Texas Assistant Principal Sues Students and Parents Over Defamatory Profile on MySpace.com
By John Ottaviani
High school students have been battling with and lampooning their assistant principals for generations. Last Spring, students in San Antonio, Texas, applied 21st century technology to the practice, when they allegedly set up a profile for their female assistant principal on MySpace.com, using her name and picture as if she has posted the information herself. But these students went too far. The profile contained the assistant principal’s name and picture, as well as other “lewd, defamatory and obscene comments, pictures and graphics,” including the false statement that she is a lesbian.
The profile was up for about a month before another teacher at the school told the assistant principal about the website. Apparently, MySpace took the site down as soon as it was notified that the assistant principal did not post the information. After an internal investigation, the school identified at least two students as either creating or assisting in creating the webpage.
According to an article in MySanAntonio.com, one of the students was suspended for three days, and the other had to attend a parent conference. After the police department was called in to investigate, criminal felony charges were also filed against one of the students.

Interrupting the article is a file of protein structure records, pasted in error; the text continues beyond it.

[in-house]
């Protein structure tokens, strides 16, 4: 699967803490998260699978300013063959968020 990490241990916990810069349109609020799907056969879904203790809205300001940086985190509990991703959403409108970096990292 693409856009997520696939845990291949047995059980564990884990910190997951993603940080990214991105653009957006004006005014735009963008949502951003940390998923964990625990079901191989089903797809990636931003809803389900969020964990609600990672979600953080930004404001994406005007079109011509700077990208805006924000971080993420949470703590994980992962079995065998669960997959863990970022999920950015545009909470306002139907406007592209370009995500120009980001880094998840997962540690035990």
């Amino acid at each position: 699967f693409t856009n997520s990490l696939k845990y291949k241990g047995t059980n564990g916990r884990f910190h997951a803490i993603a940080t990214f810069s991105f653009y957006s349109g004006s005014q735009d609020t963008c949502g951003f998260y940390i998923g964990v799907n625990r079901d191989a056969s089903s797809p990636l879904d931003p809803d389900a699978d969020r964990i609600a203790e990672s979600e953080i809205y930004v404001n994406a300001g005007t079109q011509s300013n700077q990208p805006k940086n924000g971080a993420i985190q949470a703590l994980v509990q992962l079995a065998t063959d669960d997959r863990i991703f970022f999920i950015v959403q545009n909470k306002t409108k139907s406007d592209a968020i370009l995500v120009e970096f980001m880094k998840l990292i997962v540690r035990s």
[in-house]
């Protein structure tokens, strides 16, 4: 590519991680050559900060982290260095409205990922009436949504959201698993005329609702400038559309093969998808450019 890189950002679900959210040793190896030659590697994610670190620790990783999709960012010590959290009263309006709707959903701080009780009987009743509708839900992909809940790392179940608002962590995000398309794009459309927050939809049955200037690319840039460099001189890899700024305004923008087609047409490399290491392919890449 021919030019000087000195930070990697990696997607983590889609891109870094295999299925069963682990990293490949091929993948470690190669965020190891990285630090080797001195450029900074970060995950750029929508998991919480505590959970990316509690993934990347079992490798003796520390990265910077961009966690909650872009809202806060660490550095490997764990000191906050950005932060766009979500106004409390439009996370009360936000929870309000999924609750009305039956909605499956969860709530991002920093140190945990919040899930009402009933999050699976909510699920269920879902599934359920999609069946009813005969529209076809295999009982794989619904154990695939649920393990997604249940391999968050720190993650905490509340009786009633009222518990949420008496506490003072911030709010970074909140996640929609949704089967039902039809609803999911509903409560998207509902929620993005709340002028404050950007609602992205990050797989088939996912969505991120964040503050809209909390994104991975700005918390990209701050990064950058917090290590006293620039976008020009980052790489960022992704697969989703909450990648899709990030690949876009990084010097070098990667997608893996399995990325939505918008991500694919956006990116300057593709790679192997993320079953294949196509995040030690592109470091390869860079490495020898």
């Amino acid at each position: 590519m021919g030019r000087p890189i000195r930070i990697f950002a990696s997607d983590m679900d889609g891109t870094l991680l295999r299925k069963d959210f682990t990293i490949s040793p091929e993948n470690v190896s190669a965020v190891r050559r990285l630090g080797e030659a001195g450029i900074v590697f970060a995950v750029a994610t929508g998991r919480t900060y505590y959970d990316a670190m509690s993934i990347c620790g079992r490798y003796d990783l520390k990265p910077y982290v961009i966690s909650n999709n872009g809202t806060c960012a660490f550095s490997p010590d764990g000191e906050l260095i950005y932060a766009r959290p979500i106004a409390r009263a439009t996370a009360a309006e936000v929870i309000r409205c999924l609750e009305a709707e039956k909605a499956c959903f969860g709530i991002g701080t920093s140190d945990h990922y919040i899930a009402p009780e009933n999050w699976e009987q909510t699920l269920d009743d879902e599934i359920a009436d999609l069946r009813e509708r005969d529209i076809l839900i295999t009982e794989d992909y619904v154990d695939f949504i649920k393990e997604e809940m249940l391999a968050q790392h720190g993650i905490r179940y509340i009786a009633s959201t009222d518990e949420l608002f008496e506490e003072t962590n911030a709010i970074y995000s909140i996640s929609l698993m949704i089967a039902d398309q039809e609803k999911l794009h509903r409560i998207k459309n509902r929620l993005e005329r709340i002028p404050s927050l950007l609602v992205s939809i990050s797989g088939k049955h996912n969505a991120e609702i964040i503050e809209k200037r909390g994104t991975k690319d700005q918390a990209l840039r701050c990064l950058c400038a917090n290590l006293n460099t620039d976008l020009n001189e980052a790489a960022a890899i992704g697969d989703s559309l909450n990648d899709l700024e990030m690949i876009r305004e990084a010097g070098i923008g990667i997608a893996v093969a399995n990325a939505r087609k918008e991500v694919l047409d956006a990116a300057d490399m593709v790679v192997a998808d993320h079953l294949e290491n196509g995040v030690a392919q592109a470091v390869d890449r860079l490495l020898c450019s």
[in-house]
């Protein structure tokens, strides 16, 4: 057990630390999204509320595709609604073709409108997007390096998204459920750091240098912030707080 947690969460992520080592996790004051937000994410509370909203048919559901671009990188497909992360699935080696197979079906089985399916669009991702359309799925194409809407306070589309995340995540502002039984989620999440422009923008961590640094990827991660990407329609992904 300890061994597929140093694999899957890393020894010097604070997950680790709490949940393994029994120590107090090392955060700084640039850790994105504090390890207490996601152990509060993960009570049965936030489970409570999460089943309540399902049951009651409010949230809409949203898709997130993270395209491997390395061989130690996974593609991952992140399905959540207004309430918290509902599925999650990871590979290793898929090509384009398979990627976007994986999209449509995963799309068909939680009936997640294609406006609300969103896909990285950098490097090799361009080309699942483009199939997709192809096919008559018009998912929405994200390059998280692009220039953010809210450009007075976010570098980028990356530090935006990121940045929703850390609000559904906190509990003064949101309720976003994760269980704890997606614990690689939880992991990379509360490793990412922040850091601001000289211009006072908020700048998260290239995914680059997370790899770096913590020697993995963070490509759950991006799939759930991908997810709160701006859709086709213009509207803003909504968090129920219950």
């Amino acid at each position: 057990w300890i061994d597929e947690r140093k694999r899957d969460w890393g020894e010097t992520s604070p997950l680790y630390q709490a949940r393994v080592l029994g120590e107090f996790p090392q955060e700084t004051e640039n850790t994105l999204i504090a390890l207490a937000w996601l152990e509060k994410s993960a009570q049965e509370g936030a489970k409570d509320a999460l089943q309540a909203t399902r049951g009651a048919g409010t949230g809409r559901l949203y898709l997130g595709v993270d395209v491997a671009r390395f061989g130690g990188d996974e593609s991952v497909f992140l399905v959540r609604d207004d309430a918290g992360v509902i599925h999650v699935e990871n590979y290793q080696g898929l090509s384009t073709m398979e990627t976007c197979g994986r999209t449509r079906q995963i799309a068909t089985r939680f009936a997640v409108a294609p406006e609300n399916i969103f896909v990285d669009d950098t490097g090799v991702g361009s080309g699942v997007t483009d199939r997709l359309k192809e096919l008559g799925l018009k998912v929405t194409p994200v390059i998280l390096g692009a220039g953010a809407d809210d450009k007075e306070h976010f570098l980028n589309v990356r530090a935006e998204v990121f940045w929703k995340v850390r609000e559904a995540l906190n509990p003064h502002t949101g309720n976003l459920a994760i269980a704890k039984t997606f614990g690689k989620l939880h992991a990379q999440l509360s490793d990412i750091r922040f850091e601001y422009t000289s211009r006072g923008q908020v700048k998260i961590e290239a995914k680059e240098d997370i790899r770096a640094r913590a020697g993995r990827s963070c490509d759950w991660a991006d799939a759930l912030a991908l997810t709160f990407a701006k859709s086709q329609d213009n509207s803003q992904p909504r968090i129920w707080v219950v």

It doesn’t end there. The assistant principal has now filed a complaint in Texas state court alleging causes of action against the students for defamation, libel per se, and gross negligence. The assistant principal has also sued the parents of the students, alleging that they negligent breached their duty to the assistant principal to supervise the activities of their children as they access the Internet. The complaint seeks an unspecified amount of compensatory and punitive damages, lost wages, damages for emotional distress and mental anguish, and reimbursement of medical expenses.
The assistant principal’s primary goal is accountability, according to her attorney. She wants the students to face consequences.
Interestingly, the complaint does not name MySpace.com as a defendant. This could be a recognition by the assistant principal’s attorney that Section 230 of the Communications Decency Act would probably absolve MySpace.com from liability in this situation.
As I have argued previously, I have a hard time seeing that MySpace.com has any legal duty here other than to take down offensive content when notified. This case may, however, be the first to test my argument that it is the parents of teenagers who are better situated to protect their children and others from harm that their children may cause with their computers.
A copy of the complaint can be found here.